Frazer Nash 1933

TT Replica  
Nurburg - discontinued (3 ex.)

Great Britain

Motor SportOctober 1932
Sports cars for 1933.

A.F.N. Ltd., London Road, Isleworth, Middlesex.
Main engine type : 4 cyl., 69 x 100 mm., 1,496 c.c., o.h.v., 11.9 h.p.
This engine can be supplied with either one or two carburettors, as in the case of the 12/45 "Exeter" short chassis, and the 12/50 "Colmore long chassis; or it can be specially tuned to owners requirements as in the T.T. Replica model; or it can be fitted with a Powerplus supercharger, as in the Nurburg model.
The Frazer Nash car is unlike any other sports car made today, in that owners' individual requirements can be met to a degree impossible in other makes. This is largely due to the chain-drive transmission, which permits of a wide range of gear ratios without heavy expense. Incidentally, 3 speeds are normally provided on the "Colmore" and "Exeter," £20 extra being charged for 4 speeds.
As stated above the engine for all models is fundamentally the same, namely a push rod operated overhead valve 4-cylinder of 1,496 c.c. capacity, and any degree of tune can be selected, from the single carburettor model, which develops 45 h.p. at 4,000 r.p.m.; the 2 carburettor model, which develops 50 h.p. at 4,000 r.p.m.; the normal T.T. Replica model, developing 60 h.p. at 4,000 r.p.m.; to the supercharged Nurburg model, which develops 105 h.p. at 4,500 r.p.m.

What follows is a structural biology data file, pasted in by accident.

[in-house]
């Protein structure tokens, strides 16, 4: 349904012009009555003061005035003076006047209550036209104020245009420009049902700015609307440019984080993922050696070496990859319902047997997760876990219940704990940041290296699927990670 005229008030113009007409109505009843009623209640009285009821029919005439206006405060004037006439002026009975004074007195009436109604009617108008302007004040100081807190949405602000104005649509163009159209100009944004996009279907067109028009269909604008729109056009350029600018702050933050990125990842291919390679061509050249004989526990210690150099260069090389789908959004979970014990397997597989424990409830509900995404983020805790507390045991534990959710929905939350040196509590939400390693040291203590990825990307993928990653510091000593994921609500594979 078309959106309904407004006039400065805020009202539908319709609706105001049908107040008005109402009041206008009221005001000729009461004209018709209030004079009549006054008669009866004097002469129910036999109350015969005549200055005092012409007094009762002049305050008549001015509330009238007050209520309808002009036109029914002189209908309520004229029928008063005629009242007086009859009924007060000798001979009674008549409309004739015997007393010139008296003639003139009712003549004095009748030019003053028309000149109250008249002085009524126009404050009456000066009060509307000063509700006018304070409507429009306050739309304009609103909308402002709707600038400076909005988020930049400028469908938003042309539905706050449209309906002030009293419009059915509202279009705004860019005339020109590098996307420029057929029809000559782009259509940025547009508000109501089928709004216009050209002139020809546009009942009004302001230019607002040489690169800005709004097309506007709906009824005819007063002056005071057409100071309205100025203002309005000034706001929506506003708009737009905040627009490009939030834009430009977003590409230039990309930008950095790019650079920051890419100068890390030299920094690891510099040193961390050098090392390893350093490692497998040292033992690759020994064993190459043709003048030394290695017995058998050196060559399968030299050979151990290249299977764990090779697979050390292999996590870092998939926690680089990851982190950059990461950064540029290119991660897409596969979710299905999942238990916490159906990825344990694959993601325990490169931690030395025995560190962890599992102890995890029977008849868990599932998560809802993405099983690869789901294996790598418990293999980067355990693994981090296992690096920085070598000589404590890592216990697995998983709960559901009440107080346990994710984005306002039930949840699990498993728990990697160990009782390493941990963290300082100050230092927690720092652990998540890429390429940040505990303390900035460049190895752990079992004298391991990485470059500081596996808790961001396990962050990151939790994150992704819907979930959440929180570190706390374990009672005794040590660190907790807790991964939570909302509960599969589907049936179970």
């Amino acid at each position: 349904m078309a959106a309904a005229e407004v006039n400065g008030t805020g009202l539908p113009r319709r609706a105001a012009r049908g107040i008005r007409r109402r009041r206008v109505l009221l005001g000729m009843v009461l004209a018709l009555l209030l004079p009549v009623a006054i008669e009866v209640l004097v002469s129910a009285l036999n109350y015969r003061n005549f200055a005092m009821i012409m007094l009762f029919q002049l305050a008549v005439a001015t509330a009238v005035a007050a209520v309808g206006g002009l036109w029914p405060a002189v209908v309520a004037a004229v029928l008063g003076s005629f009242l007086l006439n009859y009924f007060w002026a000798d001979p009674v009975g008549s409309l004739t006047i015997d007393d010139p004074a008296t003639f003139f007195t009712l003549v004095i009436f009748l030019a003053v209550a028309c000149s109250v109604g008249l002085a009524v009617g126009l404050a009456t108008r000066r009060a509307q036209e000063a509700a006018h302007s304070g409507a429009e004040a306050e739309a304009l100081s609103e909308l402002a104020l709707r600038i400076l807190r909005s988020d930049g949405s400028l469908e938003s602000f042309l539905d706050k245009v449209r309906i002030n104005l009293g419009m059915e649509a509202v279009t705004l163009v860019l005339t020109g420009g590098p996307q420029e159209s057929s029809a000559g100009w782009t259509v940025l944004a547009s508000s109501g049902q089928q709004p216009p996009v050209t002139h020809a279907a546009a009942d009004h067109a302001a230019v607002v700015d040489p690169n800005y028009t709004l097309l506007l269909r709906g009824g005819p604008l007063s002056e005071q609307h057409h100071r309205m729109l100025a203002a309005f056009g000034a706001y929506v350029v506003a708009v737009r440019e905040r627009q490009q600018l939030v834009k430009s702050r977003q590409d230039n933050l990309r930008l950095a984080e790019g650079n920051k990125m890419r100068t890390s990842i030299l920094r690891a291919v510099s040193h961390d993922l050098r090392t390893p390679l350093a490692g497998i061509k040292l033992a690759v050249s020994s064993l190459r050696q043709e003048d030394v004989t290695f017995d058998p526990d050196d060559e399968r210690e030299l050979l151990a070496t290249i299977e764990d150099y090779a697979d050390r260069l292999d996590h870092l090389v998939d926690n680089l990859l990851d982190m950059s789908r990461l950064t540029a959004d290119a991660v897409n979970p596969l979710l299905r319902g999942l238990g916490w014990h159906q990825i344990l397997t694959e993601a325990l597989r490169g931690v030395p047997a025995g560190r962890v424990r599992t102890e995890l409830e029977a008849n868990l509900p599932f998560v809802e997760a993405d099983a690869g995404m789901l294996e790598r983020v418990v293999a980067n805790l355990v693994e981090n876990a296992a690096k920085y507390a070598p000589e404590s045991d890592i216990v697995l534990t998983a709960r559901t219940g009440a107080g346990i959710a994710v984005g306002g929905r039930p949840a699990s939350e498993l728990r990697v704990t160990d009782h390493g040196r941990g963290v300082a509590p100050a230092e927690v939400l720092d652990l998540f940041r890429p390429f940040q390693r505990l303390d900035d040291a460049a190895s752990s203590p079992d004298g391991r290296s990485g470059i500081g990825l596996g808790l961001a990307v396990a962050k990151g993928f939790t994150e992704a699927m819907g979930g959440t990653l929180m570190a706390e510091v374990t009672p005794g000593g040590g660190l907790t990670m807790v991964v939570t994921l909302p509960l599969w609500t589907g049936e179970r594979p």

The bodywork on all models is beautifully proportioned, and is coachbuilt in all cases. The "Exeter" is a 2/3 seater, with a wheel base of 8' 6½" and overall length of 12', the "Colmore" is a 3/4 seater, wheelbase 8' 6", and 11' 6" overall length, the "T.T. Replica" a 2 seater, wheelbase 8' 6" and overall length 11' 6", and the "Nurburg" a 2 seater, 8' 6½" wheelbase and 12' 3½" overall length.
To amplify still further the maker's claims of meeting individual requirements, any combination of engine and body can be supplied, giving an extraordinarily wide range of models.
" Exeter " : 2/3 seater, £399.
" Colmore " : 3/4 seater, £499.
" T.T. Replica" : 2 seater, from £445.
" Nurburg " : 2 seater, from £650.

TT Replica
Frazer-Nash produces Short and Long chassis with TT Replica and Colmore body styles. Both has a 1½-litre four-cylinder engines with magneto or coil ignition. The solid rear axle is chain-driven.
Motor SportOctober 1932

One of the fastest British cars on the market, the "Nurburg" Frazer Nash.
Motor SportJuly 1933

1933 Frazer Nash Six
The frontal aspect of the 6-cyl. Frazer Nash is characterised by workmanlike
neatness. Note the two spare wheels.
AS exclusively reported in the columns of MOTOR SPORT some months ago, Messrs. A.F.N., the manufacturers of Frazer Nash cars, are producing a six cylinder model, and the first batch of engines have already been delivered. One of the first cars, driven by Mr. C. M. Needham, won its class at Shelsley some weeks ago. The one we tried was the first ever produced, and was handed over perhaps a little unwillingly, as it embodied various experiments in the way of springing and other matters which will be altered in later cars of the same batch, but even without making allowances for this, the makers are to be congratulated on a thoroughly successful model.